Carry On Warrior by Glennon Doyle

I started this collection of short personal stories and essays on a cross-country plane ride and couldn’t stop reading! I finished just as the plane touched down back in Portland. An emotional, touching and often hilarious read. With plenty of humor and an incredible lack of self-pity, Glennon frankly writes about her struggles with drugs, alcohol, motherhood, marriage, and more. An inspiring and honest look at life that really made me reflect on my own personal journey.

Bossypants by Tina Fey

Another book by an amazing woman author (I am actually just realizing how woman-author dominated this list is — maybe I should give male authored non-fiction a chance?). It was fascinating to read a bit more about Tina’s rise to fame in the comedy world, written with her signature self-deprecating and witty sense of humor. If you have a free afternoon or two, it’s a quick, satisfying, and hilarious read.

The Best I’ve Read This Year: Online

I like the end of the year. I love how the business world slows down a bit as we all scatter to our holiday family nests. My favorite way to spend these winter days is taking long walks with my mom and the family dogs, cooking special meals in the kitchen, deep sleeps in my childhood bed, and curled up by the fire reading.

I also love taking the end of the year as an opportunity to look back and reflect. I’m starting this reflection process with the best things I’ve read, heard and seen this year — through a variety of mediums.

To begin: the three online articles that most affected me in 2013… the ones I’ve gone back to for re-reading and deep thinking.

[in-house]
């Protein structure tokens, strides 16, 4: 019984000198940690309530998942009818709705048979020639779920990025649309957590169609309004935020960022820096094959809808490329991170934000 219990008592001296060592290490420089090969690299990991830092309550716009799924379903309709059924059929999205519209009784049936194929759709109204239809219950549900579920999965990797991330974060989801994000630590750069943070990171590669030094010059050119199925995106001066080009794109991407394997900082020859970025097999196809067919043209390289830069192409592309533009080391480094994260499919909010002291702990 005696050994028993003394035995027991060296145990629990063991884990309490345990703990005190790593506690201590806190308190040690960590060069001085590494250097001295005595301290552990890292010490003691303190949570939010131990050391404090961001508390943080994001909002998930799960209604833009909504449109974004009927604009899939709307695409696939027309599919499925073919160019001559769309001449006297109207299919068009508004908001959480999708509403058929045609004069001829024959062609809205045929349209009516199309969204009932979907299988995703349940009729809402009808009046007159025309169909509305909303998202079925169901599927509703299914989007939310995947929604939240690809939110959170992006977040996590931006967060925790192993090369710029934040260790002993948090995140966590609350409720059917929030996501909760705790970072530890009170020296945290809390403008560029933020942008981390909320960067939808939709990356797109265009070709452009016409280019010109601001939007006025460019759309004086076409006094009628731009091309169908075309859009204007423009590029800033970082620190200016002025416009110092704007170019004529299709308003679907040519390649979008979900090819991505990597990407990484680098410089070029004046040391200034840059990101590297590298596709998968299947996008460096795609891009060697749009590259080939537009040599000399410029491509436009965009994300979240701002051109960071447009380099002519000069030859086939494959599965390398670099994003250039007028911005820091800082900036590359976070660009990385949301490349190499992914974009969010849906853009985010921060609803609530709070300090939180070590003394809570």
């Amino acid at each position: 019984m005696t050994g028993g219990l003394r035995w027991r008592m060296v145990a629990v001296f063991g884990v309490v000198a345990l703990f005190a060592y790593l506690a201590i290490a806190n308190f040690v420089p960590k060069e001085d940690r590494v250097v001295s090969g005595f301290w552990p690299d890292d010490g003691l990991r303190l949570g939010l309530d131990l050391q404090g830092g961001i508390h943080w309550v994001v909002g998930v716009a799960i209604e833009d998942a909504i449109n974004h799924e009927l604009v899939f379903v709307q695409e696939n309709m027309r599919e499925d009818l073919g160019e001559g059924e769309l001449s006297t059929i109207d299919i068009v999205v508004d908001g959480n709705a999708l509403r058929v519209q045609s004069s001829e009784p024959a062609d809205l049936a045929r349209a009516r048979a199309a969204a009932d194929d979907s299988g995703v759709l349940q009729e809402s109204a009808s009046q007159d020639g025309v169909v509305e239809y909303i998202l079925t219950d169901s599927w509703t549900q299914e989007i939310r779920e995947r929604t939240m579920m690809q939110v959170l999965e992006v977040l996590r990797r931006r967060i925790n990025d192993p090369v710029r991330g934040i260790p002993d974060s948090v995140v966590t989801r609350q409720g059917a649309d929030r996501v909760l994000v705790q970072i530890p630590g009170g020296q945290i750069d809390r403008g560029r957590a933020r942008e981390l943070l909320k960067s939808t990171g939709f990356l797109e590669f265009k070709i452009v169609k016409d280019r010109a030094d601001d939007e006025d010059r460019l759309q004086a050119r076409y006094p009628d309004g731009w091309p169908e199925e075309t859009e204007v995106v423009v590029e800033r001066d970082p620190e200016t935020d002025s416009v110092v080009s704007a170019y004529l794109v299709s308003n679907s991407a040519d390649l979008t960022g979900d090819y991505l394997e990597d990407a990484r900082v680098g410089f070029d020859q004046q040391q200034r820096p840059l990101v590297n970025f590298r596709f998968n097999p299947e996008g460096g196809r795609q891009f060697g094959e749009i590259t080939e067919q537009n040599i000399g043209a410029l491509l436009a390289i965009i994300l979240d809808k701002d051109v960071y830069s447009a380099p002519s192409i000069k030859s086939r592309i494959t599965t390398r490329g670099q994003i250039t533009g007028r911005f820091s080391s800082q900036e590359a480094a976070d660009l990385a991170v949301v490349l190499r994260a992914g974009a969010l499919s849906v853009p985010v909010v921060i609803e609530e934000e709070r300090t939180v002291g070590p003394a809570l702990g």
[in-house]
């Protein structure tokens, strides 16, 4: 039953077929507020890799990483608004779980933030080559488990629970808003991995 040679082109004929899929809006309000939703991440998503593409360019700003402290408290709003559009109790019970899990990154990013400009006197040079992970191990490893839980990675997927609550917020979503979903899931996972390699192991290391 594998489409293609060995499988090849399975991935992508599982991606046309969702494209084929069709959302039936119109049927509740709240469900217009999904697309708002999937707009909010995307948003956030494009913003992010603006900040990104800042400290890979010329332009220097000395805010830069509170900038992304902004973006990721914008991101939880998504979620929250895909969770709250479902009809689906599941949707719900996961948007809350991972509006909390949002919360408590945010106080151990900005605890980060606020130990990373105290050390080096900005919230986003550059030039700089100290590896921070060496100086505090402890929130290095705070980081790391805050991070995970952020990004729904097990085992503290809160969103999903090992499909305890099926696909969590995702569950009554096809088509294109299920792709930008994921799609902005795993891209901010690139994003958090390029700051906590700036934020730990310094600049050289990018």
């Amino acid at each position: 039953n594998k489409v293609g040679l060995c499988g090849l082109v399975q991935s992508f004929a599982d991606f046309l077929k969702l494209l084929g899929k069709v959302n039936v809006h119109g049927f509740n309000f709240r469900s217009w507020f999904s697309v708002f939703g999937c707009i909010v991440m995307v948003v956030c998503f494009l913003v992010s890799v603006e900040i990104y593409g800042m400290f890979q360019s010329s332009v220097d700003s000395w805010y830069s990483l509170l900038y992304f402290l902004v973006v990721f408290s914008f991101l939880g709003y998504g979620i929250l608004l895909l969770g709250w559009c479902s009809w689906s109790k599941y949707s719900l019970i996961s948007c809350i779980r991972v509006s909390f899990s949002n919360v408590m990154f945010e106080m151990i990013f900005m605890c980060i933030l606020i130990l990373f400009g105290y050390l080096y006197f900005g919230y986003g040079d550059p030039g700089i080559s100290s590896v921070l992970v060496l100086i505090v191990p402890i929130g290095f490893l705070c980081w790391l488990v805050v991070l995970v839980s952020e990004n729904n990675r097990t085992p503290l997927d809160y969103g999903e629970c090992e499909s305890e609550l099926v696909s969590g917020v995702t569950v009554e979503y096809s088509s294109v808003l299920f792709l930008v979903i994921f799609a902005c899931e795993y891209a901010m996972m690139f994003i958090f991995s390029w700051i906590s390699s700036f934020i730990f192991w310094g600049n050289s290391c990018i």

My Pursuit of the Art of Living by Leo Babuta on his blog ZenHabits

I first read this post at a time this year when I was feeling especially frustrated and scattered. It seemed like I was trying to do too many things at once, and somehow failing at all of them. The simplicity and beauty of this post really resonated with me.

I too have been trying lately to practice the art of living. Most difficult for me is patience and remaining present in the moment. But, as Leo points out, the most important is being okay with imperfection, to always aim for compassion and treasure curiosity. He acknowledges that when we try to be present, we need to accept failure as part of the process. That alone will make such a big difference.

How Real Do We Want to Be? by Andrea Scher on her blog Superhero Journal

Andrea’s writing is so personal and perfectly casual — I love her honesty and vulnerability in this post. This is pertinent to me as a businessperson (especially as my company’s “brand ambassador”) but also just as a person existing in the online universe. A good question to continue to ask myself as I put more and more of myself out into the world. How real can I be? How real do I want to be?

The Living Continuum by Kelsey Brown on her blog Happy Yolks

I don’t often have the opportunity to read articles written by my peers: women in their early twenties. Maybe that’s why I loved this post by Kelsey so much — I’ve read it several times a month every since I first came across it at the beginning of summer. I love how her writing reads like poetry, how she so perfectly merges food blog and personal writing, and how she really strikes at the heart of how it sometimes feels to be a woman.

More than anything, this post reminds me of something that I know in my heart but don’t always employ: that in times of stress, the best way to keep self-criticism at bay is to be in nature.

More of my Best Read this year coming tomorrow. Next up… Non-Fiction Books.